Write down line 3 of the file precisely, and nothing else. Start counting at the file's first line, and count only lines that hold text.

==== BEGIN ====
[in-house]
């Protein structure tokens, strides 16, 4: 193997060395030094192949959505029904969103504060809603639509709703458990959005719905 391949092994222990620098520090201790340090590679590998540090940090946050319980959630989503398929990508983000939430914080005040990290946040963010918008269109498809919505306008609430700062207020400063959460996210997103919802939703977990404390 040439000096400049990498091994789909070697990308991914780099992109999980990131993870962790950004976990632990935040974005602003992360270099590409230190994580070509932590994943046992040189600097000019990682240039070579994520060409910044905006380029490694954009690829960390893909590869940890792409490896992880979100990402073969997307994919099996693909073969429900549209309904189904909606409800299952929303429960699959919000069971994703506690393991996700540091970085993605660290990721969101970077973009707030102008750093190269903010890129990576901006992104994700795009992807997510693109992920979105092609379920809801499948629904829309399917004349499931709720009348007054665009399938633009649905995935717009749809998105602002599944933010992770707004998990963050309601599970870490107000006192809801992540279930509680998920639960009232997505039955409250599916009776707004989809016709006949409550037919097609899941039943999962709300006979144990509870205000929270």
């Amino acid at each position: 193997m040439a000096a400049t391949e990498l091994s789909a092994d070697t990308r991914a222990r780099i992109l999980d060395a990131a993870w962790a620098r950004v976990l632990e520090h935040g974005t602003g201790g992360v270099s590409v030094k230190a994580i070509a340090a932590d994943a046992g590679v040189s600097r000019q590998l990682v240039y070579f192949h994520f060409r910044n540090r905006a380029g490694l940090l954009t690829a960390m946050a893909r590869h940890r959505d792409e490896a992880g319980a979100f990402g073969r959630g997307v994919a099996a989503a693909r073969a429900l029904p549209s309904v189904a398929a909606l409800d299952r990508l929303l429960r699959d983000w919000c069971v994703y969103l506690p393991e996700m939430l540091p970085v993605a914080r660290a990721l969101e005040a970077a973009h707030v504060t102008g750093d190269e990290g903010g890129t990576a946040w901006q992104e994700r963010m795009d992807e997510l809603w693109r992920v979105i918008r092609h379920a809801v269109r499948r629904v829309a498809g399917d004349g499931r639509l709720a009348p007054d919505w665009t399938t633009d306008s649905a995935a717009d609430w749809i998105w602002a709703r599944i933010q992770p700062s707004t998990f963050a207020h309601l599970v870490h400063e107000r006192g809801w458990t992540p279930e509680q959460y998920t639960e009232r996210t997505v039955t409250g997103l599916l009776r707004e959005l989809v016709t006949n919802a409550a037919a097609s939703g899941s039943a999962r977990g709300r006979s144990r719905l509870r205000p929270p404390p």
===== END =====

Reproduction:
């Amino acid at each position: 193997m040439a000096a400049t391949e990498l091994s789909a092994d070697t990308r991914a222990r780099i992109l999980d060395a990131a993870w962790a620098r950004v976990l632990e520090h935040g974005t602003g201790g992360v270099s590409v030094k230190a994580i070509a340090a932590d994943a046992g590679v040189s600097r000019q590998l990682v240039y070579f192949h994520f060409r910044n540090r905006a380029g490694l940090l954009t690829a960390m946050a893909r590869h940890r959505d792409e490896a992880g319980a979100f990402g073969r959630g997307v994919a099996a989503a693909r073969a429900l029904p549209s309904v189904a398929a909606l409800d299952r990508l929303l429960r699959d983000w919000c069971v994703y969103l506690p393991e996700m939430l540091p970085v993605a914080r660290a990721l969101e005040a970077a973009h707030v504060t102008g750093d190269e990290g903010g890129t990576a946040w901006q992104e994700r963010m795009d992807e997510l809603w693109r992920v979105i918008r092609h379920a809801v269109r499948r629904v829309a498809g399917d004349g499931r639509l709720a009348p007054d919505w665009t399938t633009d306008s649905a995935a717009d609430w749809i998105w602002a709703r599944i933010q992770p700062s707004t998990f963050a207020h309601l599970v870490h400063e107000r006192g809801w458990t992540p279930e509680q959460y998920t639960e009232r996210t997505v039955t409250g997103l599916l009776r707004e959005l989809v016709t006949n919802a409550a037919a097609s939703g899941s039943a999962r977990g709300r006979s144990r719905l509870r205000p929270p404390p």